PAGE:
Almost every automobile original equipment manufacturer has begun to adopt some form of ADAS within their production process and many have begun to entertain visions of ever-increasing automation. Perhaps the most vociferous advocate of automation has been Tesla’s Chief Executive, Elon Musk. He asserts that by 2017, newly launched Tesla models will be able to self-drive some 90% of the time. A similar view is echoed by Ford, which says that driverless cars may be with us within five years, while Nissan claims that it will put its first autonomous vehicle into production by 2020.
However, it is important to separate hype from reality. Many experts within the industry draw a distinction between partial automation (the stage where the industry is currently) and full automation (where drivers no longer need to use their eyes or minds and the car drives itself, totally unassisted). The transition from the former to the latter will likely take some time. Beyond the obvious question of user acceptance – whether all drivers will ever fully trust computers – there also, fundamentally, needs to be a change in the legal framework. There is no clear consensus, for example, on whether car owners or software providers would be liable in the event of accidents. Additionally, a fully autonomous car would rely upon as well as generate huge amounts of data, but there remain major uncertainties about the legal ownership of such data as well as the risk of it being corrupted or hacked.
Even if the road towards full automation remains some way off, the ADAS market still offers significant growth potential given that fewer than fewer than 5% of all cars globally currently have automated driver assistance systems according to research by Citi. Against this background, Citi forecasts a 25% compound annual growth rate in the ADAS market through to the end of the decade, implying that it could be worth some $40bn by 2020. Forecasts by car manufacturers and components suppliers tend to be more optimistic, suggesting a market value of up to $60bn by the decade end.
As the industry continues to evolve, there are inevitably clear investment implications. Many of the innovative disruptors cited earlier are still privately-owned companies or subsidiaries of larger listed entities. Nonetheless, at a more basic level, there will be a shift of value in terms of what physically goes into a car. Today, around 90% of a car’s production cost is accounted for in terms of hardware and just 10% software; by the end of this decade, the mix will likely be closer to 45% hardware, 45% software and 10% content, based on estimates from several leading manufacturers. Telecoms operators should also benefit medium-term as ubiquitous 4G (or superior) coverage will be essential as cars themselves will near-continuously need to use mobile networks in order to navigate the driving environment.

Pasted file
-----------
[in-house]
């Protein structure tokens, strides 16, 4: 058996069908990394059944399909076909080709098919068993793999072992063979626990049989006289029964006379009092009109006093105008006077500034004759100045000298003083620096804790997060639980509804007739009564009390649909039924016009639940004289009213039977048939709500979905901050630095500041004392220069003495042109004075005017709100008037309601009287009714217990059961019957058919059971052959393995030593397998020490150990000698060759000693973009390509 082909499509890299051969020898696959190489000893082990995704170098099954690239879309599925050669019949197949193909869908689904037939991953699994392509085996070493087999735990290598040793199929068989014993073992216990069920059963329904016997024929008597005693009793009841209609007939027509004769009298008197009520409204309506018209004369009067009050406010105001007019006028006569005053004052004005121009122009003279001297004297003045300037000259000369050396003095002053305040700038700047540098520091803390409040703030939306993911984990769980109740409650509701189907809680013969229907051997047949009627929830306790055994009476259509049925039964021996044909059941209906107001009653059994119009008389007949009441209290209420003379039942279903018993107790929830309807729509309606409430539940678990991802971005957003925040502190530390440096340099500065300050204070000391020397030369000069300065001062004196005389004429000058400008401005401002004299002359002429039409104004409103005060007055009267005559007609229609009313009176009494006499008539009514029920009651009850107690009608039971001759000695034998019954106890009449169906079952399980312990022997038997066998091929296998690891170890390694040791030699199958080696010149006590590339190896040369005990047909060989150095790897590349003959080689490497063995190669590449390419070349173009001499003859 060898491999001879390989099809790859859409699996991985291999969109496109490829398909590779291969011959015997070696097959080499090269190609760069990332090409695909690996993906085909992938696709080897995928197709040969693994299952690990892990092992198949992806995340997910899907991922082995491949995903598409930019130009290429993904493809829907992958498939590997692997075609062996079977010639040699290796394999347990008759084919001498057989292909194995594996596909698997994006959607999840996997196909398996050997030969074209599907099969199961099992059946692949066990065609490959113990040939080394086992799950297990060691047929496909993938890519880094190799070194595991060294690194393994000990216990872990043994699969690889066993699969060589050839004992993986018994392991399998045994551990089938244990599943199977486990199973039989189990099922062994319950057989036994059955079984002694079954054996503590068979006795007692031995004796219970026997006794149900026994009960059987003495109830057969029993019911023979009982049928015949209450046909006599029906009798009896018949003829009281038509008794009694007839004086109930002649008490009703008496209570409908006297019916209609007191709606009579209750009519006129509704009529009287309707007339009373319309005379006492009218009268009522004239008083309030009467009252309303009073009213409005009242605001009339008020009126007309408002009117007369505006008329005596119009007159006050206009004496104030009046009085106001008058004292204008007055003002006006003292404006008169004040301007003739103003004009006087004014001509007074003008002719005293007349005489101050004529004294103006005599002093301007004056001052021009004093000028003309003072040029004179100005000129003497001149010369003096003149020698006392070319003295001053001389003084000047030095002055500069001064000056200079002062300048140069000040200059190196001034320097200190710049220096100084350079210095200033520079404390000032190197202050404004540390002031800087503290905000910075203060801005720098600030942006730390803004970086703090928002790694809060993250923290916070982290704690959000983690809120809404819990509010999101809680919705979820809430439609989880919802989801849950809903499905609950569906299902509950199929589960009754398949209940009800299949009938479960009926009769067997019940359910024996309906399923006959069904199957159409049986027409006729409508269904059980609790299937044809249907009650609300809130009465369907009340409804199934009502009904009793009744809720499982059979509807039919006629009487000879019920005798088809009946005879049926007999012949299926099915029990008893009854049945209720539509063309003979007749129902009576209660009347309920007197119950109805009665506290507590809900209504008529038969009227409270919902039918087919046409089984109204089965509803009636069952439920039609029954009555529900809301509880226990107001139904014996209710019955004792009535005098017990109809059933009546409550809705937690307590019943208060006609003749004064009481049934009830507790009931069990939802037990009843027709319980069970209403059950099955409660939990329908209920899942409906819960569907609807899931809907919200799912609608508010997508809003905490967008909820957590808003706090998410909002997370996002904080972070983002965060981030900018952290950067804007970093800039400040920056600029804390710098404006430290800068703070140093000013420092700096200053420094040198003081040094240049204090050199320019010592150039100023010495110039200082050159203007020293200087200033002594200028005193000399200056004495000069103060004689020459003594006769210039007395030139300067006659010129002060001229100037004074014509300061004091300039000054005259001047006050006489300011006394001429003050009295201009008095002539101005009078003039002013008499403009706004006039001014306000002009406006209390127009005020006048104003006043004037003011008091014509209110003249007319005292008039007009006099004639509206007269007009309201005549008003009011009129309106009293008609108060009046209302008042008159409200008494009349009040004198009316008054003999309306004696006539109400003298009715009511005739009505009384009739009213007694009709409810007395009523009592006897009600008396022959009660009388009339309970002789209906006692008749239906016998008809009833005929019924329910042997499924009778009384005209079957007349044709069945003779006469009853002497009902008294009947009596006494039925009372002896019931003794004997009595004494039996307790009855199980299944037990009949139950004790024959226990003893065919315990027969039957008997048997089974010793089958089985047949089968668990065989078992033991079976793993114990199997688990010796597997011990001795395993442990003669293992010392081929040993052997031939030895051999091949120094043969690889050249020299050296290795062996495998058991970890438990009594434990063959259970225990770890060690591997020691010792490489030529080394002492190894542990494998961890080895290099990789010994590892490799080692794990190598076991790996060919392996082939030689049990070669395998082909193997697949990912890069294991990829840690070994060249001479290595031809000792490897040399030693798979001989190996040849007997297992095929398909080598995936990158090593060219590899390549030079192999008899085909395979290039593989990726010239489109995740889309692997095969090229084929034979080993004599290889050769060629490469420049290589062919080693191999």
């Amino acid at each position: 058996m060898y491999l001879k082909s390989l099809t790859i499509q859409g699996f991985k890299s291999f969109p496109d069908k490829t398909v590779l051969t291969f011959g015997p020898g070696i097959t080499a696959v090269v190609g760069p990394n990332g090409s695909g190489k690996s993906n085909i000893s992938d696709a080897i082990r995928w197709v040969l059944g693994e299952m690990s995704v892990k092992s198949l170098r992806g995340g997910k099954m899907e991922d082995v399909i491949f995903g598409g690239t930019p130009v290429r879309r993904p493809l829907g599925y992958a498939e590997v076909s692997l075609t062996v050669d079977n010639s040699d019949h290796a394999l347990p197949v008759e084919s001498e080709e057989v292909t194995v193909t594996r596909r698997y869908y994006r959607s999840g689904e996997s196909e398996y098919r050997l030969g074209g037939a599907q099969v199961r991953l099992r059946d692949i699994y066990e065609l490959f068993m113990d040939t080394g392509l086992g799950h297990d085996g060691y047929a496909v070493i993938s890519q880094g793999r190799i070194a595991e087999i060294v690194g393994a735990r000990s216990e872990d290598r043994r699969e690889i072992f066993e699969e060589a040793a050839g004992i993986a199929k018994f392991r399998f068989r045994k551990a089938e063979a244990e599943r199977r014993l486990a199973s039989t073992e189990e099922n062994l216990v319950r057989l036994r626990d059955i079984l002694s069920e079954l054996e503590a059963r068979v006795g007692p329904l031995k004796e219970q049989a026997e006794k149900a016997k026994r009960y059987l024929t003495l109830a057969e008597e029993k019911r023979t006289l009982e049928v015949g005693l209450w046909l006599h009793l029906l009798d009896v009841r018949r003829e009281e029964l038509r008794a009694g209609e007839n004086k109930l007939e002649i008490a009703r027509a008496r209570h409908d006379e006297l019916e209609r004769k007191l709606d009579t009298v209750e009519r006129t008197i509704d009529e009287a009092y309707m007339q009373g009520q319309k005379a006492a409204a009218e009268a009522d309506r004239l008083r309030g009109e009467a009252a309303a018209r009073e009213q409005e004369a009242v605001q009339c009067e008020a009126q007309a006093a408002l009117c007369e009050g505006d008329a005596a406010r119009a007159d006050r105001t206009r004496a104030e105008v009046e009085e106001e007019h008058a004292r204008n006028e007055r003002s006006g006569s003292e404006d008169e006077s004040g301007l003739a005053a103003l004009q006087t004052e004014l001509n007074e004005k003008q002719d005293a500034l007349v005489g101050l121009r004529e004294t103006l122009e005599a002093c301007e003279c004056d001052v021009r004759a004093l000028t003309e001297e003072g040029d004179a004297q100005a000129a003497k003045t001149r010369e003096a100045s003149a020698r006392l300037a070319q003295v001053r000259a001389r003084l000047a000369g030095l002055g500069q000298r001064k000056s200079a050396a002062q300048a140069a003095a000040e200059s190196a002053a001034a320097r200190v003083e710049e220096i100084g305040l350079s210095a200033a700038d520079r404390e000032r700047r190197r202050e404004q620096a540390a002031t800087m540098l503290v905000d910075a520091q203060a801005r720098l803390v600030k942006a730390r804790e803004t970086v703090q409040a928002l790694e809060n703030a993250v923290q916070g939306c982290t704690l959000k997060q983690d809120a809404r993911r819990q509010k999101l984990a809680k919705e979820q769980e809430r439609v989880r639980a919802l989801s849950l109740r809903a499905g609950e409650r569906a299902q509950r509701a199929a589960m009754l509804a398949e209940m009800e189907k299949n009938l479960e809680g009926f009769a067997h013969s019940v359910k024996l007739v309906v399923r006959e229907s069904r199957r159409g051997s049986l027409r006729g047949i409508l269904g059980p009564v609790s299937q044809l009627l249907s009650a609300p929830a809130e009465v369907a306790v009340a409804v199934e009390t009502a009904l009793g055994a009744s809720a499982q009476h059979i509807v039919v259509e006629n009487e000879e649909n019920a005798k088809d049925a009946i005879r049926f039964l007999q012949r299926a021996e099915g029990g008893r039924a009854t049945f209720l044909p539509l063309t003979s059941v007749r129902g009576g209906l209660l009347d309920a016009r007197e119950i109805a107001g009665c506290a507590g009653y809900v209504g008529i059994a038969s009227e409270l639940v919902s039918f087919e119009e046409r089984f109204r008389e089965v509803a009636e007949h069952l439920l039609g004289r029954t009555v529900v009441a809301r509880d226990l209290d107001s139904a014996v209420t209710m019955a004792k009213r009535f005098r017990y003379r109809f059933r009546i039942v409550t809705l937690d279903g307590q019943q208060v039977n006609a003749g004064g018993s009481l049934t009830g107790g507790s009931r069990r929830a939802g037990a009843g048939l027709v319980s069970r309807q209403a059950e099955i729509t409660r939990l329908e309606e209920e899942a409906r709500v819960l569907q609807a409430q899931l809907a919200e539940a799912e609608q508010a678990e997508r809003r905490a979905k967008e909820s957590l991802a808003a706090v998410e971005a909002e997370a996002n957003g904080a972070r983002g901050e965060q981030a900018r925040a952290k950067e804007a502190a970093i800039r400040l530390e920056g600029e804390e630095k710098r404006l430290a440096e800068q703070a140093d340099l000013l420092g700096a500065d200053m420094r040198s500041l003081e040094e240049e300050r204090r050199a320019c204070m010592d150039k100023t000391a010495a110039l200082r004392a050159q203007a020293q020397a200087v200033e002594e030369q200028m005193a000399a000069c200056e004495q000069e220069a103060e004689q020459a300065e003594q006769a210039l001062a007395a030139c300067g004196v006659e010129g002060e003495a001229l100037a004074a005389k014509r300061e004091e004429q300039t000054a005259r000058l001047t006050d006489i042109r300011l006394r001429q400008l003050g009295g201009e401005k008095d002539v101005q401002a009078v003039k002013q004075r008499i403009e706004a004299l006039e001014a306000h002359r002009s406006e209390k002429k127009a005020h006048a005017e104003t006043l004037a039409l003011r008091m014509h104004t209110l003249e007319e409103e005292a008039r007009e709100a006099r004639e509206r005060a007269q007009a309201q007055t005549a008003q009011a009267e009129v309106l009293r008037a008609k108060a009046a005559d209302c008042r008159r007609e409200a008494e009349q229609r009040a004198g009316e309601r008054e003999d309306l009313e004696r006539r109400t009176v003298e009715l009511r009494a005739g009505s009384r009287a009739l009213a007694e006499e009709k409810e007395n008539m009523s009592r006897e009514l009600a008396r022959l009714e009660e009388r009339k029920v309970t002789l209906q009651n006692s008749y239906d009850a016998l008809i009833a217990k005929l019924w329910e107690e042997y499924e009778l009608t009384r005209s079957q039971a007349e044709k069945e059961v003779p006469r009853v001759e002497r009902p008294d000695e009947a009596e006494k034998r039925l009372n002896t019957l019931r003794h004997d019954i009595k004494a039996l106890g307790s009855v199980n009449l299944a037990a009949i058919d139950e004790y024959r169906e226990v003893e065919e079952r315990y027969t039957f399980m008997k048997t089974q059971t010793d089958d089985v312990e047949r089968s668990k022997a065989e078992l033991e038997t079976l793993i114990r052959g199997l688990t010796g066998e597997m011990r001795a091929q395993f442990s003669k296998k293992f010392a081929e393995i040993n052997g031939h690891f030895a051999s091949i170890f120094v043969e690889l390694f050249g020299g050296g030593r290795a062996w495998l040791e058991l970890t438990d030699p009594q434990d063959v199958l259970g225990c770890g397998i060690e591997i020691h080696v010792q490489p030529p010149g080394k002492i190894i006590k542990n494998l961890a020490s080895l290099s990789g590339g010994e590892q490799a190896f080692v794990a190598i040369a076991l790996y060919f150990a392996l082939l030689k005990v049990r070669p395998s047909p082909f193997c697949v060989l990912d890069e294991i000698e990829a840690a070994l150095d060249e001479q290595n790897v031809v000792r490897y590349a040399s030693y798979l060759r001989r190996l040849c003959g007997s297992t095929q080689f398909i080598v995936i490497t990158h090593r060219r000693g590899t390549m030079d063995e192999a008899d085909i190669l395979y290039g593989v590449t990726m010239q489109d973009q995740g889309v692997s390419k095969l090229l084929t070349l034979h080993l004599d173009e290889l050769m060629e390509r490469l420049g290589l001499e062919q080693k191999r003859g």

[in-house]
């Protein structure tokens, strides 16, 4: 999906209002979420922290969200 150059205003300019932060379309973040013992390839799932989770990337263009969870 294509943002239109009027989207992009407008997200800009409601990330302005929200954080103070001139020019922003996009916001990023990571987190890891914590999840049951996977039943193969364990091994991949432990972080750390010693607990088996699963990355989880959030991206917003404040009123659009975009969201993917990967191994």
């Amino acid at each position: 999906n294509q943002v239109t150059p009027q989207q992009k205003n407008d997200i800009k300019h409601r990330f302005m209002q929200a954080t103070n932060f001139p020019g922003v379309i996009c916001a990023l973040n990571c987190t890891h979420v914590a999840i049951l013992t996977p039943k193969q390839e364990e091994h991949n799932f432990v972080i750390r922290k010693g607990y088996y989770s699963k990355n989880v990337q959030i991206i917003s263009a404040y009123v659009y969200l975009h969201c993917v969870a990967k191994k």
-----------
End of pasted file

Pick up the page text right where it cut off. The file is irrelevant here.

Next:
Listed businesses that look well-placed to benefit from these trends include Valeo and Google in particular. French-based Valeo is currently the world’s leading player in terms of automated driving systems and interior controls. It has shown a consistent track record of innovation and has also developed a series of partnerships with players such as Mobileye and Safran. Other notable players within this field include Autoliv, Continental, Delphi, Denso, TRW and Visteon. Meanwhile, Google offers multiple exposures to the future car theme: it is the largest investor in Uber; it has been developing self-driving car technology in-house since 2005; and, Google has also pioneered the Open Automotive Alliance, a grouping of automotive manufacturers and technology companies aimed at using the Android operating system in cars. Over 40 companies have already signed up. Our relationship with the car will only continue to evolve; currently dominant players and traditional manufacturers may be displaced, and future successful entrants will only likely emerge.
Alexander Gunz, Fund Manager, Heptagon Capital